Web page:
Emily Niehaus was working as a loan officer when she see realized that there was a need for affordable, sustainable housing options in her community. So she founded Community Rebuilds – a nonprofit that teaches people to build affordable homes out of “dirt cheap” materials like clay, straw and soil. Interns participate in a 5-month program, completing two homes from foundation to finish using sustainable living principles.
Community Rebuilds started in Moab, UT as a way to ease the financial strains of people living in the community. Since then, the project has spread to southwestern Colorado and the Hopi Reservation in Arizona. The initiative has constructed 25 homes in four communities with the goal of expanding knowledge about valuable natural building skills across the US.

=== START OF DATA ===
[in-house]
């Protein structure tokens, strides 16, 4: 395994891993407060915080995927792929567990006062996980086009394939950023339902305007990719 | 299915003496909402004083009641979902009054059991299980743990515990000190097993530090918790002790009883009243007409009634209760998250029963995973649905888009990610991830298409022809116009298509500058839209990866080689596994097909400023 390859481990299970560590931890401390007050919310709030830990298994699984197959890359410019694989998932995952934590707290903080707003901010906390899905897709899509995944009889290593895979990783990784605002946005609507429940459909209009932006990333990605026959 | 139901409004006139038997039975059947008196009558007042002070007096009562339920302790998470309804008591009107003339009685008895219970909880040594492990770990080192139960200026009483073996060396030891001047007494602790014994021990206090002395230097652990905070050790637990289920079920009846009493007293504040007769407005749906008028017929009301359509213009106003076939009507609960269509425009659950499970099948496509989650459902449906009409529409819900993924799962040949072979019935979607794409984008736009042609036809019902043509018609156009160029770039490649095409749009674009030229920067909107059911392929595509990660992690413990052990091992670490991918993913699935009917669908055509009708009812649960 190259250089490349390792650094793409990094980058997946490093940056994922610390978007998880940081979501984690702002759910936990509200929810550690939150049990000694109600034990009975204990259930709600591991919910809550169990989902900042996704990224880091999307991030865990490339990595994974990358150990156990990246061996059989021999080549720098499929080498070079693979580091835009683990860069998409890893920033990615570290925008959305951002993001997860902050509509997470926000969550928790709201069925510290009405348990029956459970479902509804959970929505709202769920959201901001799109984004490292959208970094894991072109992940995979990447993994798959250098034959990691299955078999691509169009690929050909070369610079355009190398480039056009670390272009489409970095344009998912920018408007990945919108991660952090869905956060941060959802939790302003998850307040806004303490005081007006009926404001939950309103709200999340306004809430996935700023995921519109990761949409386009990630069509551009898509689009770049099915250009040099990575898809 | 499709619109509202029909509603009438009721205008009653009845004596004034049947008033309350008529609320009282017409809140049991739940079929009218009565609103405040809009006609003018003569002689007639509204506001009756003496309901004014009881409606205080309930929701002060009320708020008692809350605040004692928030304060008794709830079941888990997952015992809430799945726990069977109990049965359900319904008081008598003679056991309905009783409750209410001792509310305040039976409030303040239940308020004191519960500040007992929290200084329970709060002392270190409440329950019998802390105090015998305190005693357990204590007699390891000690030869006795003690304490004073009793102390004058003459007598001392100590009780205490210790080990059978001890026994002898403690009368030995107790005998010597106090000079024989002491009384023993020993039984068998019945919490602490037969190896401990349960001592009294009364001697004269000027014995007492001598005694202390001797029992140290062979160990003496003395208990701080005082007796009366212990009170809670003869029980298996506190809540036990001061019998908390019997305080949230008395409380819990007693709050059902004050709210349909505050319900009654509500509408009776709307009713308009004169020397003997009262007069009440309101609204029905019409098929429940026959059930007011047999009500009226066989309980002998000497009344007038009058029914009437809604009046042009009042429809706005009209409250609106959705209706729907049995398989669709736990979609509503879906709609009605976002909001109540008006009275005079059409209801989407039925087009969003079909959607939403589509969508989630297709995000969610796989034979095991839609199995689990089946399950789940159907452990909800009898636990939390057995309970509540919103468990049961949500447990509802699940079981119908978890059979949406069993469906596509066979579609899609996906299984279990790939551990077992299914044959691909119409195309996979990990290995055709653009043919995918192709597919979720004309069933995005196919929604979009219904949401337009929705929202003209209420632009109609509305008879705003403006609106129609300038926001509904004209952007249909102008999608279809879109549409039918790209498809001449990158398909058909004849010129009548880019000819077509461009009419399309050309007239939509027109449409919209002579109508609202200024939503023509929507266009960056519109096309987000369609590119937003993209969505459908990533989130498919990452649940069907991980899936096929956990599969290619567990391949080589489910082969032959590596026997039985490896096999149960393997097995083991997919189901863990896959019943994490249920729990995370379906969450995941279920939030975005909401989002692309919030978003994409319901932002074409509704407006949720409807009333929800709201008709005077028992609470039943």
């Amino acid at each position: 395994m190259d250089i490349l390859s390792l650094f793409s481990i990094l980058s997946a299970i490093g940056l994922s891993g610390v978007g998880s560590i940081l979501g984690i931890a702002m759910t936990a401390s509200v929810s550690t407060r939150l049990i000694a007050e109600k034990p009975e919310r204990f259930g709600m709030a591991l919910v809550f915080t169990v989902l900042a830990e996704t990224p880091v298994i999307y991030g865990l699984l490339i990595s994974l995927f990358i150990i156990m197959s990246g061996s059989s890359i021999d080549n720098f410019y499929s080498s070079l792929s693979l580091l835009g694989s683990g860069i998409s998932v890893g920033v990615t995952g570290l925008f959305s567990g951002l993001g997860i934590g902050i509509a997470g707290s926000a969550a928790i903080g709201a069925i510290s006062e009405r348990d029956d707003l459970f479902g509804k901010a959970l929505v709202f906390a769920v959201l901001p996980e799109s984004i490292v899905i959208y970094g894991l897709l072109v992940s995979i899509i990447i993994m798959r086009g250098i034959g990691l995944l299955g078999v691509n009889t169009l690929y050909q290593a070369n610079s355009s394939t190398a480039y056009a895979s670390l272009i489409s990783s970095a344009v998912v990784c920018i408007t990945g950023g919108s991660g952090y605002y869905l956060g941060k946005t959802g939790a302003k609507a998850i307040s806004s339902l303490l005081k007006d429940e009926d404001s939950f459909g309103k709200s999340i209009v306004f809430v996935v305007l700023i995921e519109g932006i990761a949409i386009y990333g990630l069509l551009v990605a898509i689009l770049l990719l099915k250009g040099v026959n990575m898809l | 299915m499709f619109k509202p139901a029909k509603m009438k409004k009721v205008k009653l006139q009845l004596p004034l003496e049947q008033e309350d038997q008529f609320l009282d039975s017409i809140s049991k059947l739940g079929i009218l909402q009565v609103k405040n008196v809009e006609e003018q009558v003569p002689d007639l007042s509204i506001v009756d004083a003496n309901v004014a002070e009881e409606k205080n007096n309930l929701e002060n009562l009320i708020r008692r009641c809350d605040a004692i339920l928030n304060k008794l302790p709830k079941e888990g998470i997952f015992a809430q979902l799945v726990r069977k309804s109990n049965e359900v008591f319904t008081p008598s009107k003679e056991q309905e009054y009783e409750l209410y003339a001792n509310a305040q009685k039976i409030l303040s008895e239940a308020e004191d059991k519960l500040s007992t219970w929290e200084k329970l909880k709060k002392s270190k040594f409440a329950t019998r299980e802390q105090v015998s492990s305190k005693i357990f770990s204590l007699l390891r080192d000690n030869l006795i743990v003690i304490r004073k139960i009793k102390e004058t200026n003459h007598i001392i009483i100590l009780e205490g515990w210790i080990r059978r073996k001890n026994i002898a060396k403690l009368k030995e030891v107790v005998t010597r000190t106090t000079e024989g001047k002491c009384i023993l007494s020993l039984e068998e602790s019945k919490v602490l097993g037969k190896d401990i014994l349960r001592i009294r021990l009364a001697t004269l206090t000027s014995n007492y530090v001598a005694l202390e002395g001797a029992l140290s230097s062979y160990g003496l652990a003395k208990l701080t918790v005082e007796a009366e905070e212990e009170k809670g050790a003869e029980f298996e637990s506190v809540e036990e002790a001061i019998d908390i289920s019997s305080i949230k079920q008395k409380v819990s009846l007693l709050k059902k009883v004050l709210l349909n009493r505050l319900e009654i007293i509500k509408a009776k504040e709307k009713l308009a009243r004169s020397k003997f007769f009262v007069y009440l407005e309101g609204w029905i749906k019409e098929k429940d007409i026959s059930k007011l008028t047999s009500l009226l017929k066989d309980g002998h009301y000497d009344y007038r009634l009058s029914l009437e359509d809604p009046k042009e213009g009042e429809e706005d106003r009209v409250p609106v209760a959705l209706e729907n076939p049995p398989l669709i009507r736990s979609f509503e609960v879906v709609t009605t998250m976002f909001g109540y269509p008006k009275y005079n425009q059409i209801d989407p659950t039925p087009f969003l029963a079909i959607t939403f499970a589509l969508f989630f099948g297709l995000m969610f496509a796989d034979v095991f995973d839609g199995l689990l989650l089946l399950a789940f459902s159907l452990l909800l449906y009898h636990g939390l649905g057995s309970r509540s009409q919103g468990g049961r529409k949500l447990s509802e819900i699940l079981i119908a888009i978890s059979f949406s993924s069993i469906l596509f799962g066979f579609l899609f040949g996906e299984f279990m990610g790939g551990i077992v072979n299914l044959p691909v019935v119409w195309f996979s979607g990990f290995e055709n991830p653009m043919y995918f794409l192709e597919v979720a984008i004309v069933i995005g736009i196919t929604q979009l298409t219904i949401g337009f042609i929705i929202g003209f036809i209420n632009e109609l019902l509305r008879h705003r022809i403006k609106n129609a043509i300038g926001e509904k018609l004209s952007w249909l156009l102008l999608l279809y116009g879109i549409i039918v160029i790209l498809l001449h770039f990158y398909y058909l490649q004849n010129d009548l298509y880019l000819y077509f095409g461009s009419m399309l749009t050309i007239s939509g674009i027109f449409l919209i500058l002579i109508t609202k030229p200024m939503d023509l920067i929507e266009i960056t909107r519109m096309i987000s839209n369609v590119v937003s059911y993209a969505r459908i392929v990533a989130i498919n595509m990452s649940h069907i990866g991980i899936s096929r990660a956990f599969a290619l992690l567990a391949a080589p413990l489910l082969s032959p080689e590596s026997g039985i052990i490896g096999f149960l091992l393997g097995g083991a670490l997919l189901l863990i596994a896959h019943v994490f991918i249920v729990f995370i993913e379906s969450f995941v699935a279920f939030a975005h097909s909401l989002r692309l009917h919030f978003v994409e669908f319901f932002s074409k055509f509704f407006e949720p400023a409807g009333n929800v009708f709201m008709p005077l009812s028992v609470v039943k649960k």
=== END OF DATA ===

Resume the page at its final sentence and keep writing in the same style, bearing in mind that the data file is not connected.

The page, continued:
Homes are built out of natural materials like straw, soil and clay using passive design techniques. They are equipped with green tech like solar arrays and sustainable features like adobe floors, earthen plasters and greywater systems.
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The first home was built in 2010, and since then the internship has evolved to include 16 people over a five-month term. Interns build two homes from the ground up. In exchange for their labor they get housing, food and an invaluable education in sustainable building.